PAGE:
We have all suffered to a greater or lesser extent from some traumatic event or unpleasant episode throughout our lives or a vital change, and it is precisely from these episodes that we can benefit the most with this technique.
How can I test expressive writing?
You have nothing to lose, and even it could be life-changing. So, if you want to try the instructions below:
Find a quiet place where no one will disturb you and write for 20 minutes, focusing on your deepest emotions and thoughts about a stressful or unpleasant experience in your life that you want to write about. Try emptying your true feelings onto the page.
You must focus on your deepest emotions about the topic you chose, like, what you felt and thought during the episode, but not so much on describing the events as they happened.
Write constantly without worrying about grammar, misspellings, or style. Write only for yourself. It is not a letter addressed to another person or an explanation for an external listener. Write without concerns that someone might read.
If, at any time, you feel very unpleasant or painful emotions, do not worry, try changing the subject, take a breather or stop writing. It is necessary to write with peace of mind as no one is going to read what you have written.
I want to advise you that immediately after doing this exercise, it is natural to feel a little down, similar to what happens when you watch a sad movie. You have to know that this feeling evaporates in a couple of hours. In the long term, writing about your deepest thoughts and feelings about unpleasant or traumatic events can bring important benefits to your mental and physical health.
You may be wondering if it is better to write on paper or on the computer. It has been shown that writing by hand makes both cerebral hemispheres work in a more connected way and allows more reflective spaces for thought since handwriting is a little slower. However, the benefits of expressive writing are equally positive in computer writing, while the computer allows you to keep your most personal reflections safe. In my case, I prefer writing on the computer. I am jealous of my privacy, and also typing allows me to write quickly and not put a filter on my thoughts. Later I read what was written, and I surprise myself with some thoughts that I did not know I had. Writing is an amazing way to get to know yourself.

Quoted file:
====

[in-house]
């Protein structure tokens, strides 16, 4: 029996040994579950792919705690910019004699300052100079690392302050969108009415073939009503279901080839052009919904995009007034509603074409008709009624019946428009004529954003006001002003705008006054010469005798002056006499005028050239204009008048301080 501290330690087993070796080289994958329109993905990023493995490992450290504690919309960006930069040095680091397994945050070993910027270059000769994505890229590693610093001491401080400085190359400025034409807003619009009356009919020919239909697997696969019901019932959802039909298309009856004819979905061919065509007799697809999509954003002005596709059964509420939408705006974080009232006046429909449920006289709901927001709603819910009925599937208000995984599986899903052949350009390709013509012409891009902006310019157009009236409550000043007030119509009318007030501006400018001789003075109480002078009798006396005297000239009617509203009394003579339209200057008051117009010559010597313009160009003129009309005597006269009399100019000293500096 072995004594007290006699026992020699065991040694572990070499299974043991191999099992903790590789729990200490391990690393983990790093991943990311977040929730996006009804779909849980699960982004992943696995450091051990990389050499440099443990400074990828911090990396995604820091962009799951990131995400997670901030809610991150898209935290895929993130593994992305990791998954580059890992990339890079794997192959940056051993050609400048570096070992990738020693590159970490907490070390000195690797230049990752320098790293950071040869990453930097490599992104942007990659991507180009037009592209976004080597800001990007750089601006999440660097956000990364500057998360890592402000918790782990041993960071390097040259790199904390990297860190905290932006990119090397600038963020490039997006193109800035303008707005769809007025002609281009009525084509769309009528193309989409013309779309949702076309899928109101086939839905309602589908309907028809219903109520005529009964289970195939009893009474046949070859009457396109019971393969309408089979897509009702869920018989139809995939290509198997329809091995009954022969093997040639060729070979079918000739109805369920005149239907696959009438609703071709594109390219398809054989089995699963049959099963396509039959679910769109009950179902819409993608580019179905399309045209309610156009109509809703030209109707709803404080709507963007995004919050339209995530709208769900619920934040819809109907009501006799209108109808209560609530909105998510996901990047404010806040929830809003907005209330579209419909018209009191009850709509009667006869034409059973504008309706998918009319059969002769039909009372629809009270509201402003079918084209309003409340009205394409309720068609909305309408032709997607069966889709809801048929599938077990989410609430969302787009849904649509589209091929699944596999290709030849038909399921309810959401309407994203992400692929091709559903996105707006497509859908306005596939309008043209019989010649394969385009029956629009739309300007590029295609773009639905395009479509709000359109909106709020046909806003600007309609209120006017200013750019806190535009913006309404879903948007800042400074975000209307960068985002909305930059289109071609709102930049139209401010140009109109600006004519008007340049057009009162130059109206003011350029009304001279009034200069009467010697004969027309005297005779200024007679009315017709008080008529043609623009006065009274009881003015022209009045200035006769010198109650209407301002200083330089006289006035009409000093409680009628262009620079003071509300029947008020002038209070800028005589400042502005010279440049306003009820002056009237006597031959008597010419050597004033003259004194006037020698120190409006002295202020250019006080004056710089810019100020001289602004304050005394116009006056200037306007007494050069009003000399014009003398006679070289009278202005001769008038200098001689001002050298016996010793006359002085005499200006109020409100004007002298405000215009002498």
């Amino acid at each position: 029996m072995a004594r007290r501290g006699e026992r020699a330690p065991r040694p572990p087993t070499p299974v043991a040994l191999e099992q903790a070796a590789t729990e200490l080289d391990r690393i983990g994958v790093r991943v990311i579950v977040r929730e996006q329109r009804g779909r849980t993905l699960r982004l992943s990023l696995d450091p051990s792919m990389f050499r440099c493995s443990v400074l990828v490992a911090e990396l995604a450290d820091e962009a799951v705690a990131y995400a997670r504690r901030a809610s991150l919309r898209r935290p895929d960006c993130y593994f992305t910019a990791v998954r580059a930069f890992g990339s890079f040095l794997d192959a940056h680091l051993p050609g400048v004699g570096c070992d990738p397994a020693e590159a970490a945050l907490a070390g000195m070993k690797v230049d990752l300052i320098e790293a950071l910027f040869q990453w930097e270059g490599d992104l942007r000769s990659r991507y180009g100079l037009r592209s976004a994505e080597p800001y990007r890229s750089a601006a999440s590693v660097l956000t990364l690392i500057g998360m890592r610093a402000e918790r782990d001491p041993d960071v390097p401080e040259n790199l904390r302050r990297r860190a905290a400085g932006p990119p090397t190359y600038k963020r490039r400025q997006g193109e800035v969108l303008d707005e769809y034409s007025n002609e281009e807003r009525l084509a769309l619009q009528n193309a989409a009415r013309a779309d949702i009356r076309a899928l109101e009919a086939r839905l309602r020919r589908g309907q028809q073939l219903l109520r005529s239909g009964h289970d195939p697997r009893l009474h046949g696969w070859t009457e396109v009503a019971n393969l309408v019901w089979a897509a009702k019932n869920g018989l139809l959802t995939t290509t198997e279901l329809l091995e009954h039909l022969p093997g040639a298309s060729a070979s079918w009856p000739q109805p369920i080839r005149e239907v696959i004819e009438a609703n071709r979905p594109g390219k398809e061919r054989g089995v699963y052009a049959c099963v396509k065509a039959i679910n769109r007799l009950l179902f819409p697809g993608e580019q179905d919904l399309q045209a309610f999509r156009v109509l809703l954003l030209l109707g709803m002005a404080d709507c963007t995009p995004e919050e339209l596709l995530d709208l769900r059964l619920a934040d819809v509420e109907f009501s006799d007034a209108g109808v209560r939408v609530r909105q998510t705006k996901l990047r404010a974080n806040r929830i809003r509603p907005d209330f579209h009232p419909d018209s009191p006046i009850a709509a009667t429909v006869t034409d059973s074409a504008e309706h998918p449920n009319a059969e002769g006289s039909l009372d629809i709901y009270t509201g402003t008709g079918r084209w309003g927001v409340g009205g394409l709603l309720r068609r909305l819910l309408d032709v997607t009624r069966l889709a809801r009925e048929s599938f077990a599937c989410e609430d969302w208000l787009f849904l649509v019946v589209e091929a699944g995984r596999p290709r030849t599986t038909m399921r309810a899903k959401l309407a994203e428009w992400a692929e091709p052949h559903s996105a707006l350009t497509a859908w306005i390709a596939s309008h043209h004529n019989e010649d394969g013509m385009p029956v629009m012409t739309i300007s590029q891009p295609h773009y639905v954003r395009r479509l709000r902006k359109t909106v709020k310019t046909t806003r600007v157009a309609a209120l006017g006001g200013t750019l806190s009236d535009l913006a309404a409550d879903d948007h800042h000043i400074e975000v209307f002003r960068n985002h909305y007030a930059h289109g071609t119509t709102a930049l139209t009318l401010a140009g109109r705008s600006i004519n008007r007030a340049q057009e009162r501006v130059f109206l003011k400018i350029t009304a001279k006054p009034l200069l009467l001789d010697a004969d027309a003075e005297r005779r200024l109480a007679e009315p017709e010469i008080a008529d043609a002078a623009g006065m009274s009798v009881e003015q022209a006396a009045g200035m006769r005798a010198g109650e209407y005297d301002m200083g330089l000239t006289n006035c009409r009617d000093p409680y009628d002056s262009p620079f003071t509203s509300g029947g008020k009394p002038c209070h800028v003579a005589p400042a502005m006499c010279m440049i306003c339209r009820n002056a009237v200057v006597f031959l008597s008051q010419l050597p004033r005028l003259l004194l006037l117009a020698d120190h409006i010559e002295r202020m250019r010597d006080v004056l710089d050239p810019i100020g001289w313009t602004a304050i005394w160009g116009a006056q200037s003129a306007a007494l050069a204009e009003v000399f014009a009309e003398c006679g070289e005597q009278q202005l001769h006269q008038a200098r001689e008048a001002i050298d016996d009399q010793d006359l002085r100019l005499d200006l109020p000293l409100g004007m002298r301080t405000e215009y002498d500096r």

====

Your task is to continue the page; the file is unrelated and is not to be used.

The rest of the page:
Once the exercise is finished, you can throw away or delete what you have written. However, many experts suggest saving it so that after some time, you can reread it to have a better understanding of how you felt at a certain moment and how you explained the event. It also makes us aware of how we are changing over time and overcoming different phases. Expressive writing can be of great help not only if you have gone through a traumatic experience that you cannot get out of your mind, but also simply when you are going through small family or work problems, significant life changes such as a breakup, moving, starting the university, etc.
What is the difference between expressive and therapeutic writing?
Although closely related, therapeutic writing techniques are directed writing techniques, in which precise indications are given that guide the subject to be written. They are focused on following a previous scheme or some keys and include precisely an exercise of rereading and subsequent reflection on what has been written. The rereading will lead you to have a better understanding of yourself and is a good exercise in emotional self-learning. Developing a coherent narrative helps us give structure and organization to traumatic memories and a greater likelihood of emotional healing. Therapeutic writing is usually guided by a psychologist. Though there are also self-applied techniques that can be beneficial, which we will talk about another day.
If you want to know more, I recommend the following books:
“Opening up by writing it down”-James Pennebaker 2016
“Expressive writing”-James Pennebaker 2014
Silly Opera is making it possible to create spaces where you can share your stories, have deep conversations about mental health, and these are open to all but based on an invite-only policy to ensure safety. We have listening circles, open-mic sessions, open discussions, ask-a-counselor and so much more including activities to encourage self-expression. For more information write to us and to join our community by submitting this form. See you there!